Home Forums Piano Related Discussions Practicing Exaggerating the movements

2 replies, 3 voices Last updated by  Dennis Dooley 2 years, 1 month ago
Viewing 3 posts - 1 through 3 (of 3 total)
  • Author
    Posts
  • #5105

    Dennis Dooley
    Participant
    @DennisDooley

    I just remembered something from one of Jaak’s videos. We sound exactly as per our movements. Therefore, in order to achieve a desired sound, a legato or a particular phrasing it is sometmes helpful to exaggerate the necessary movement until we become used to it.

    I was practicing my scales this morning and was having difficulty with the accuracy and fluidity of my left hand when my thumb moves under the 4th finger. I did not have that difficulty with my right hand, so I observed what I was doing. It is as though my right elbow was pulling my hand up the keyboard, something I was not doing with my left elbow. This is how I realized that I have to lead with my elbow — as if my left elbow is pulling my forearm and hand on the downward scale. This makes the rotation on the 4th finger more natural and the thumb is almost on the key I need to play.

    If I exaggerate this for the next while, this should become much more natural.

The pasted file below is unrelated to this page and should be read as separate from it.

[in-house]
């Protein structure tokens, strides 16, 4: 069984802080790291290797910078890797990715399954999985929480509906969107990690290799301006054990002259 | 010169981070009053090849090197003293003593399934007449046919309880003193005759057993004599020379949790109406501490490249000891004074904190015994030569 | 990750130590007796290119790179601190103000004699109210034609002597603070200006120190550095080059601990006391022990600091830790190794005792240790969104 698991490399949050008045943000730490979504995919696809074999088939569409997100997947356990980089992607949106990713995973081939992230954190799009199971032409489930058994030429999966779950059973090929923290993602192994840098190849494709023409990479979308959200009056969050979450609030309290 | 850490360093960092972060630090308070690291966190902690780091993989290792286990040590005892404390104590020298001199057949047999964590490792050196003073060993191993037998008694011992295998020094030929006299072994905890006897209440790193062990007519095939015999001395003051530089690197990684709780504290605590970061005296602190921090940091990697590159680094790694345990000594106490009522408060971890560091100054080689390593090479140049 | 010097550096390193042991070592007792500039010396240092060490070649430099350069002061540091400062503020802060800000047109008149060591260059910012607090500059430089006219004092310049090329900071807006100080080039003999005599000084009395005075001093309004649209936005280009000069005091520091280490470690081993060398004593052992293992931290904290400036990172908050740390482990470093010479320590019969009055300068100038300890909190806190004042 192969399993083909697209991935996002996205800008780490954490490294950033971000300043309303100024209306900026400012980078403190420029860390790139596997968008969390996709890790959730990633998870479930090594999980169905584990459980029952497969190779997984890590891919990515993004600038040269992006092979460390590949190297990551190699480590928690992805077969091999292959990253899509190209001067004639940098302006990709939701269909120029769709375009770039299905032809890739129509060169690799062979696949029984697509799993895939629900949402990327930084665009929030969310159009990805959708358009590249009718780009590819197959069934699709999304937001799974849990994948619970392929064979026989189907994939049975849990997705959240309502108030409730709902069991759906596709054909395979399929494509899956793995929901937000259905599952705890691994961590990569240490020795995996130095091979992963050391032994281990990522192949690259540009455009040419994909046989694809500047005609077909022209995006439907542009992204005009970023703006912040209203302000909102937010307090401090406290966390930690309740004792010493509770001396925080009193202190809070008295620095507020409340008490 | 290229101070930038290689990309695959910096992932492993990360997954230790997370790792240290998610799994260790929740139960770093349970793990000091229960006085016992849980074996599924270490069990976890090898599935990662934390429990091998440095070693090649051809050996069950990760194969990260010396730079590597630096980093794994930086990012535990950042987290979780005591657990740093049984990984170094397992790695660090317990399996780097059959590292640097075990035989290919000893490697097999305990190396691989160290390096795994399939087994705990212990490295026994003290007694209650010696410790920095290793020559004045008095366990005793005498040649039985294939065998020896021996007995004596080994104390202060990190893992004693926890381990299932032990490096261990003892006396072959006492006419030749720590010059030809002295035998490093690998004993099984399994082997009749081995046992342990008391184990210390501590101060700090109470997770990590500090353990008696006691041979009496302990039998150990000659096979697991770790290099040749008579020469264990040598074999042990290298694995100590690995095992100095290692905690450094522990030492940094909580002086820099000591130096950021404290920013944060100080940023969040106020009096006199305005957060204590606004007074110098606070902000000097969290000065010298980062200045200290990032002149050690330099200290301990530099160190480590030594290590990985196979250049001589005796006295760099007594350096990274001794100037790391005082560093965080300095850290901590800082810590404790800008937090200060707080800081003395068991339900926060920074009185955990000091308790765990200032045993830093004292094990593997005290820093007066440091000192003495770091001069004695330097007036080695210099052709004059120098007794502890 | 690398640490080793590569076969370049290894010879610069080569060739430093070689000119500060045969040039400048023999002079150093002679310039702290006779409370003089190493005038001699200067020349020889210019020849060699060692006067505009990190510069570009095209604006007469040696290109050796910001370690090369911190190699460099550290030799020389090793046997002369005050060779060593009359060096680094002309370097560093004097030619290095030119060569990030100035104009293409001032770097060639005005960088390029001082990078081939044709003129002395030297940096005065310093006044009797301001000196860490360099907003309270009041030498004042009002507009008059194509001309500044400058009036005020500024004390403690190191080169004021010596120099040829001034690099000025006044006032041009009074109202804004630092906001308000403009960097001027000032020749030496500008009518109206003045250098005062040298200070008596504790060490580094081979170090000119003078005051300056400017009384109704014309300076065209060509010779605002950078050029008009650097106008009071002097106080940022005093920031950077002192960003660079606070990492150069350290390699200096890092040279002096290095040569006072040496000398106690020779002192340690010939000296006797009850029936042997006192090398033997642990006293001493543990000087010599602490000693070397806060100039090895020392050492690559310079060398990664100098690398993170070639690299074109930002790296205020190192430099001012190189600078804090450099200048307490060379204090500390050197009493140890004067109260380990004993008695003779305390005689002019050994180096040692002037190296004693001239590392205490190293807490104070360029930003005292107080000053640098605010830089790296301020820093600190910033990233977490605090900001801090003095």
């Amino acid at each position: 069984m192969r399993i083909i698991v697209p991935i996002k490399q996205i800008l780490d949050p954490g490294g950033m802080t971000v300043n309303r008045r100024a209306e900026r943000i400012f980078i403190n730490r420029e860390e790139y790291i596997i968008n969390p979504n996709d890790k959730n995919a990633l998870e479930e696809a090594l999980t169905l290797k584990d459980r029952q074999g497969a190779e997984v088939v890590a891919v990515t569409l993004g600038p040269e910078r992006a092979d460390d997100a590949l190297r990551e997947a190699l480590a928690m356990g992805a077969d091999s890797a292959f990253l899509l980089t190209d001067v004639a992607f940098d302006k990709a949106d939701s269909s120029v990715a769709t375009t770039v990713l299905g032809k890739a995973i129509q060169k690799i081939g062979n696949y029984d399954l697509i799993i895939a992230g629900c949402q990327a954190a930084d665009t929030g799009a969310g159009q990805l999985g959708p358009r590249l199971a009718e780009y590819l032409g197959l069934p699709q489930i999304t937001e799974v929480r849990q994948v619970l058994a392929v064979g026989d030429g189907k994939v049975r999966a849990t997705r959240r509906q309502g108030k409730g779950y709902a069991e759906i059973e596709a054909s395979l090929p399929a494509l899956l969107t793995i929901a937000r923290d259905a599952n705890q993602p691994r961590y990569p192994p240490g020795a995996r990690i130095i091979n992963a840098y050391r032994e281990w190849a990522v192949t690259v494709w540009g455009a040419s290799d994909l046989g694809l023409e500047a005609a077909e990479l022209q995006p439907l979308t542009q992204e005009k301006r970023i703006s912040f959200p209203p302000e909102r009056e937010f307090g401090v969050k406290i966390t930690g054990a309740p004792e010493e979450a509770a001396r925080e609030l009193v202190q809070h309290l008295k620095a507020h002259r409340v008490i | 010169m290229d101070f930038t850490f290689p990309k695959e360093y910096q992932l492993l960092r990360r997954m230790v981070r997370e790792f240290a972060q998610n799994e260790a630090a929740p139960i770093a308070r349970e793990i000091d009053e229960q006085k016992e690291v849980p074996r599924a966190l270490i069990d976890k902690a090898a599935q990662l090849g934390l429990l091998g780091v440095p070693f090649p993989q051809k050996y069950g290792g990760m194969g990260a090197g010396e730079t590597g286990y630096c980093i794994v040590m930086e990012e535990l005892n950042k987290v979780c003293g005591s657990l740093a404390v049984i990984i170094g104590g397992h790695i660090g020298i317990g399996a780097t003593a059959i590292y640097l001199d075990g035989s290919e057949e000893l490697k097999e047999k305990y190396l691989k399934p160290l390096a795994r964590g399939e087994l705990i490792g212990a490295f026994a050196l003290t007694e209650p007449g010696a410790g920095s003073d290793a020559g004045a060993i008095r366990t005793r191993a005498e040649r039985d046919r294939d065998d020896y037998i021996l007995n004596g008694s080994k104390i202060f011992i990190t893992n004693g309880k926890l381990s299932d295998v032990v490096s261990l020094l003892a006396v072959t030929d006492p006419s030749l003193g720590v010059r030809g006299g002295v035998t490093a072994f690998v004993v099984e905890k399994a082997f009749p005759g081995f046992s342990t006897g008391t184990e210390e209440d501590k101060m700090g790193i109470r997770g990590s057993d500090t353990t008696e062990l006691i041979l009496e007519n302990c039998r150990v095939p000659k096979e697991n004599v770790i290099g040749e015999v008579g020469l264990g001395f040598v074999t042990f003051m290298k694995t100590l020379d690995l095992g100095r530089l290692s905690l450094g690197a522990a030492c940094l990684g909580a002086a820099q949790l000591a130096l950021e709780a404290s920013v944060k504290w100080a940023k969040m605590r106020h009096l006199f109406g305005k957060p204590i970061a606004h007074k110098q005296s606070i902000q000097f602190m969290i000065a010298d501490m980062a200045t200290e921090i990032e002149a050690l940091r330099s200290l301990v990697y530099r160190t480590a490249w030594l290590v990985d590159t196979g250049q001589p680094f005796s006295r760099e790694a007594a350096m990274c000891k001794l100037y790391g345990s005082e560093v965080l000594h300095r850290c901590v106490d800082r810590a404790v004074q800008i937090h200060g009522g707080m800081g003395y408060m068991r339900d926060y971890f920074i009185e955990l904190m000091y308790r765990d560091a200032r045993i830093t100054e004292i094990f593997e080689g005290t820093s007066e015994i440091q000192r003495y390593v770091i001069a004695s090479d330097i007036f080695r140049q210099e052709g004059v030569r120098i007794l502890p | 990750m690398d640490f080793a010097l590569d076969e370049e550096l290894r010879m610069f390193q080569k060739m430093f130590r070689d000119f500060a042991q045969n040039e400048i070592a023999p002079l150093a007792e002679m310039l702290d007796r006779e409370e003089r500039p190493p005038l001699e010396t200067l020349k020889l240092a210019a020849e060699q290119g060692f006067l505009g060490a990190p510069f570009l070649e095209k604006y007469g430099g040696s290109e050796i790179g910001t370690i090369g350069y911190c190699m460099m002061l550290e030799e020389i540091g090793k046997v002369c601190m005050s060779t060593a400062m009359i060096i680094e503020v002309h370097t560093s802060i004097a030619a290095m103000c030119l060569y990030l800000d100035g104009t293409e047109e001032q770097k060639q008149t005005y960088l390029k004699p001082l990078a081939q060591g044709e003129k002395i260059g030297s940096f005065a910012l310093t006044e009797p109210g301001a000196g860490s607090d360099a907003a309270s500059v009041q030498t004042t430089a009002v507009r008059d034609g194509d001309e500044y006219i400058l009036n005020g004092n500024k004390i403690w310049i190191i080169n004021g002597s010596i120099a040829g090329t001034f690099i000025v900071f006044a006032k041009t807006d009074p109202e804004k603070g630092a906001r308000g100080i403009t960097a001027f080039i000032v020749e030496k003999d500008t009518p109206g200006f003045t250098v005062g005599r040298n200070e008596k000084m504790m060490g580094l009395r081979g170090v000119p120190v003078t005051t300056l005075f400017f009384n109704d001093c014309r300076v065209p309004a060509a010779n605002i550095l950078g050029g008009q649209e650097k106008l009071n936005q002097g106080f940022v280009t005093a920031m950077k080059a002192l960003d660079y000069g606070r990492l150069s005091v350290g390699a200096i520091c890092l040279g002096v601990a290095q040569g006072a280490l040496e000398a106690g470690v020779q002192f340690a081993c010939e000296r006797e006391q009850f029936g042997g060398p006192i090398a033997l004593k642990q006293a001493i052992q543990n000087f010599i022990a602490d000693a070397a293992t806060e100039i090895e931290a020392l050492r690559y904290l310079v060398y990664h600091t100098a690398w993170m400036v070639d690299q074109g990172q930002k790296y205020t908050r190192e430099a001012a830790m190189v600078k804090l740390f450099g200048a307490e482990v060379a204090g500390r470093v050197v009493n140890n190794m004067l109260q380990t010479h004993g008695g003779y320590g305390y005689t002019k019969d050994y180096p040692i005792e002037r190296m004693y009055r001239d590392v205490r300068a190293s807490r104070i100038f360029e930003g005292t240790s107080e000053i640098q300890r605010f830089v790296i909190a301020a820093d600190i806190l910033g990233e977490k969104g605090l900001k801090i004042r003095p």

#5108

    Jaak Sikk
    Keymaster
    @Jaak

    Dear Dennis,

    I find this concept very helpful. Especially when to add a conscious impulse of relaxation to the ‘exaggeration’.

    Have you used it in any other situations too?

    Best wishes,
    Jaak

    #5112

    Dennis Dooley
    Participant
    @DennisDooley

    Hi Jaak,

    There is another instance where I am exaggerating the movements. It is when I rotate on the sit bones.

    I never fully understood the purpose of having the weight on the sit bones, but now I think I have gained more understanding of the purpose of having the body weight on the sit bones. It is much more than rotating to make it more comfortable for the hand to reach the notes; it is to transfer the body weight to the fingers playing the notes.

    I understood this concept just before I left on holidays and I did notice how pianists do not sit rigidly in one place. Though their movements are subtle, they shift from side to side and forward and backward. I am probably moving more than I need to at this point, but maybe it is a way to create the habit.

    I always had a problem of some notes not sounding, especially when playing pianissimo. Now I seem to understand that having the weight in the arms is much more than having heavy hands. The intent is to transfer the weight of the body to the actual fingers pressing the keys. As you indicate in one of your videos, the energy vector has to reach the finger tip.

    I will review your videos series again on how to use the body to see if my understanding is correct.

    It is interesting how theoretical understanding in one thing and practical understanding is another. It is these little revelations or eurekas that make learning to play the piano so fascinating.

Viewing 3 posts - 1 through 3 (of 3 total)

You must be logged in to reply to this topic.